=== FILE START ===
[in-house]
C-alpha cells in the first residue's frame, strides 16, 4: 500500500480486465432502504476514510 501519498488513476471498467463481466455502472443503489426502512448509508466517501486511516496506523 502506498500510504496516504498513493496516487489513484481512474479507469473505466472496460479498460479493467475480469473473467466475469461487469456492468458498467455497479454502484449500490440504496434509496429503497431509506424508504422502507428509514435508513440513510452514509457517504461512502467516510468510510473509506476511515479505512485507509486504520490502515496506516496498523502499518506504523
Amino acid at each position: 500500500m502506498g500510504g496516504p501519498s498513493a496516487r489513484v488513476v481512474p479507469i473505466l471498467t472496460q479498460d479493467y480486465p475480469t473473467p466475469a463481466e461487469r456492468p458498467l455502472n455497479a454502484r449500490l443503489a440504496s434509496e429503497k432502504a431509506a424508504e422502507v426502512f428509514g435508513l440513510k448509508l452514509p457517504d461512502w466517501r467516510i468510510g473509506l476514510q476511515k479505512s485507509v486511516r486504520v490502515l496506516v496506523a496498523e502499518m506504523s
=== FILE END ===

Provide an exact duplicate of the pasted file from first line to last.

[in-house]
C-alpha cells in the first residue's frame, strides 16, 4: 500500500480486465432502504476514510 501519498488513476471498467463481466455502472443503489426502512448509508466517501486511516496506523 502506498500510504496516504498513493496516487489513484481512474479507469473505466472496460479498460479493467475480469473473467466475469461487469456492468458498467455497479454502484449500490440504496434509496429503497431509506424508504422502507428509514435508513440513510452514509457517504461512502467516510468510510473509506476511515479505512485507509486504520490502515496506516496498523502499518506504523
Amino acid at each position: 500500500m502506498g500510504g496516504p501519498s498513493a496516487r489513484v488513476v481512474p479507469i473505466l471498467t472496460q479498460d479493467y480486465p475480469t473473467p466475469a463481466e461487469r456492468p458498467l455502472n455497479a454502484r449500490l443503489a440504496s434509496e429503497k432502504a431509506a424508504e422502507v426502512f428509514g435508513l440513510k448509508l452514509p457517504d461512502w466517501r467516510i468510510g473509506l476514510q476511515k479505512s485507509v486511516r486504520v490502515l496506516v496506523a496498523e502499518m506504523s